Nine servings of fruits and vegetables a day are now recommended, and variety is important, as different vegetables may benefit different cognitive domains of the brain. Carrots are rich in beta carotene, which, when eaten in whole foods, may reduce the risk of some types of cancer. Carrots also ranked well in a study of fifteen types of vegetables in ability to bind carcinogenic bile acids, facilitating their removal from the body. Whether due to their beta carotene content, bile-binding capacity, or another factor altogether, carrot consumption was associated with a significant decrease in breast cancer risk in African-American women.

Carrots are also rich in lutein and zeaxanthin, which are important for eye health, and may be responsible for the significant decrease in glaucoma risk associated with carrot consumption in populations that traditionally eat these vegetables cooked; antioxidant availability from carrots increases when cooked, regardless of cooking method. Taking advantage of this increased antioxidant value upon heating may be particularly useful because, relatively speaking, carrots are not particularly rich in antioxidants and the nutrient values of commercial crops may have declined 15% over the last 50 years. One can also increase antioxidant intake by choosing to eat regular carrots, rather than baby carrots, as they are richer in these health protective compounds.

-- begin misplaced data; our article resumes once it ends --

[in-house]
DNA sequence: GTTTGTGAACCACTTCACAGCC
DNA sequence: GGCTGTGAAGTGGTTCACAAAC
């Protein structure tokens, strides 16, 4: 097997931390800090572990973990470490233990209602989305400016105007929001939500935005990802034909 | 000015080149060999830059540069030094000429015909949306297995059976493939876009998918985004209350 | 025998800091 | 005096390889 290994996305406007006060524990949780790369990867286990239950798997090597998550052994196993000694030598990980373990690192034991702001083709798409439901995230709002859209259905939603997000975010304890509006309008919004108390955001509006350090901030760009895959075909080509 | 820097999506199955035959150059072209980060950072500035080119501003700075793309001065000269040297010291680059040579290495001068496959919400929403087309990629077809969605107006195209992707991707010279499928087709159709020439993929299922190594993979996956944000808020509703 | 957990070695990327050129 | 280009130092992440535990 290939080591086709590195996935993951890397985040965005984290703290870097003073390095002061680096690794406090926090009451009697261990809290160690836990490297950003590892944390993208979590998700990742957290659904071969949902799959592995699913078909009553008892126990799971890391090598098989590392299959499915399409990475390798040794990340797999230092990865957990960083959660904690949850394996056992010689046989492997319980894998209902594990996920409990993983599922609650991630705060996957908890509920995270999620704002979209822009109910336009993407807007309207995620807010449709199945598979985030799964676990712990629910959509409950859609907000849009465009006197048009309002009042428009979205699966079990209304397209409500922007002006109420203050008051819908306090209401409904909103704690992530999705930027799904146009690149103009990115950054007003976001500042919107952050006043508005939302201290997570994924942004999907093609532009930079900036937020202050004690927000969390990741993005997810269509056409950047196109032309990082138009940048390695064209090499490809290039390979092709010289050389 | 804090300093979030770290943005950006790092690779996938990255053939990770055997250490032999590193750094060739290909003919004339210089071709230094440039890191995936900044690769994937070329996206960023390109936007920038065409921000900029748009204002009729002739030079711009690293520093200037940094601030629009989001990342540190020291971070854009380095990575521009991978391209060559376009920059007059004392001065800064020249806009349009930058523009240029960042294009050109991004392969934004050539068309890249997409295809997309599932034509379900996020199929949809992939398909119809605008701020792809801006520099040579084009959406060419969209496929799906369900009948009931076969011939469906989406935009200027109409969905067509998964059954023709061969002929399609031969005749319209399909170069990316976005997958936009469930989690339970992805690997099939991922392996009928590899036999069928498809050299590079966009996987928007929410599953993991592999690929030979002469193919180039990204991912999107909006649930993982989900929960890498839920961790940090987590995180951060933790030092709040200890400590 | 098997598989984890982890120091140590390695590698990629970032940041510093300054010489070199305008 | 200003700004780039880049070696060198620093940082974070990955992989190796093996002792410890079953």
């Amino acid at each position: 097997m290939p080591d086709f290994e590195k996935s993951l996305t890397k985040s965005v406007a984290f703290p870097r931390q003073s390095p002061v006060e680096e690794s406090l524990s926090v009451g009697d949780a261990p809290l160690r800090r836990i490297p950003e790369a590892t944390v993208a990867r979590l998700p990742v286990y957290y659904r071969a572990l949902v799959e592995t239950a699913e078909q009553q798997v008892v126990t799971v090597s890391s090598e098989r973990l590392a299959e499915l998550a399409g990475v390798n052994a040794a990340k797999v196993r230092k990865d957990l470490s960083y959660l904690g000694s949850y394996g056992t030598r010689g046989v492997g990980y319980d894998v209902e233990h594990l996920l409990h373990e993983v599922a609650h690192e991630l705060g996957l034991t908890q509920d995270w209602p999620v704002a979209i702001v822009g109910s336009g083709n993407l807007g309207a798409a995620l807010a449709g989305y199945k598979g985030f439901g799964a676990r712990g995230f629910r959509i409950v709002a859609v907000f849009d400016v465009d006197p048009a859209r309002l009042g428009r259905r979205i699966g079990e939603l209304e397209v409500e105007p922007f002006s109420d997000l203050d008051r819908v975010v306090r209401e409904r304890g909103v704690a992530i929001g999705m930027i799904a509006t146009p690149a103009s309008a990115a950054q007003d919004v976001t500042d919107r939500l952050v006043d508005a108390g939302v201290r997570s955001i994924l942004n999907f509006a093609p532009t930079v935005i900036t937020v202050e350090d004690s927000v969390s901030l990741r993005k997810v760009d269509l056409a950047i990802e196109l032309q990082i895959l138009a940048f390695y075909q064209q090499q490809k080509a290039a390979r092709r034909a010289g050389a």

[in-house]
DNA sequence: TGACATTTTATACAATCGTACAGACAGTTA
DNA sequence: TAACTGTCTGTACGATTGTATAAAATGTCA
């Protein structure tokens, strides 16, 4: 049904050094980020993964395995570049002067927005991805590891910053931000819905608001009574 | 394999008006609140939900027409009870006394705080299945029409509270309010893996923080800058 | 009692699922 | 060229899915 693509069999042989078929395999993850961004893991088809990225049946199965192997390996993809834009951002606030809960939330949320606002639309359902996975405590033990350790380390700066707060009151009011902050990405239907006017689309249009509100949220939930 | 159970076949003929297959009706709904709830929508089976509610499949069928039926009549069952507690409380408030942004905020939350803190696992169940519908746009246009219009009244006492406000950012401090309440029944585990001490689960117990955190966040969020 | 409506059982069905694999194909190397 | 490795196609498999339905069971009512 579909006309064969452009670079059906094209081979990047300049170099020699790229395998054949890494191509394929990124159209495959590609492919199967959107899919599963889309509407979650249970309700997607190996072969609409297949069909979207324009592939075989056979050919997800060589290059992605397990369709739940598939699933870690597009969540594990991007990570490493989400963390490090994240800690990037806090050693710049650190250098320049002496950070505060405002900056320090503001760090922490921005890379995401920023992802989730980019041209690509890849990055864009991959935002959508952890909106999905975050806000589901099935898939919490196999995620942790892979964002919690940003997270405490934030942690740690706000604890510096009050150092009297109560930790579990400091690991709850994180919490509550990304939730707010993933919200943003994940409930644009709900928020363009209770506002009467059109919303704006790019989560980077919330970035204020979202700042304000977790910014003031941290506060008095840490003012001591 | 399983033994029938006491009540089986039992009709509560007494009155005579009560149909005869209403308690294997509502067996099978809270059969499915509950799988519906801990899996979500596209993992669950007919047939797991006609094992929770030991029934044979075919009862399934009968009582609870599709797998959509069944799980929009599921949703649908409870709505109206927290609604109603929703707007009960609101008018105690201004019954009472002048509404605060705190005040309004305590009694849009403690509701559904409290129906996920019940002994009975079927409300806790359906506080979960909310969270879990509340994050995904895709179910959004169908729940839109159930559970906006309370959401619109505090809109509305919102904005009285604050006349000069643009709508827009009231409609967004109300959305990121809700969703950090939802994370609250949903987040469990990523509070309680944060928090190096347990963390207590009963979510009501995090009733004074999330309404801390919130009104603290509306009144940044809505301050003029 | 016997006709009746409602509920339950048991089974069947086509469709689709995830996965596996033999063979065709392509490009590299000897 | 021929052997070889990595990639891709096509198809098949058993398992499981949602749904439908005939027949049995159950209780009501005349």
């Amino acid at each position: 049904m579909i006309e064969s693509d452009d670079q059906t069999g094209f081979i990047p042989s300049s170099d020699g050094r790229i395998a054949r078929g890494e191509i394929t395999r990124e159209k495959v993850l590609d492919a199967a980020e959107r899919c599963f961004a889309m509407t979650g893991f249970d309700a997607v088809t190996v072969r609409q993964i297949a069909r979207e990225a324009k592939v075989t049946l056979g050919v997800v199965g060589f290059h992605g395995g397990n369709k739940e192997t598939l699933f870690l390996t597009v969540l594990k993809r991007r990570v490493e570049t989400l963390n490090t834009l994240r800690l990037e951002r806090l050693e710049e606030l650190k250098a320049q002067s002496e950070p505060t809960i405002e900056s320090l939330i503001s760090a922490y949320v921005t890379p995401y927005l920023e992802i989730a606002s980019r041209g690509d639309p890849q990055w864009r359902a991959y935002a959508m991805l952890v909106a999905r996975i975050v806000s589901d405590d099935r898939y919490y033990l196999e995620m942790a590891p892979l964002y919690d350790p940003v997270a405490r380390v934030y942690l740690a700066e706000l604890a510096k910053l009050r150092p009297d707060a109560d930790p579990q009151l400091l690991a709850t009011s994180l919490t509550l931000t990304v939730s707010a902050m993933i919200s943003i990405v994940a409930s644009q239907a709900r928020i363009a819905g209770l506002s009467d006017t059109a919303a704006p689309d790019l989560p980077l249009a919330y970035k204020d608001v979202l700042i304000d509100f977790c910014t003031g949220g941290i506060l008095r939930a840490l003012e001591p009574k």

One should note, however, that fruit, vegetable, and fruit/vegetable juice consumption—including carrots and carrot juice—may have a detrimental effect on tooth enamel. Commercial carrot juice is probably best avoided altogether, as it has been found to contain benzene, a known human carcinogen.

Topic summary contributed by Miranda.

Page 2123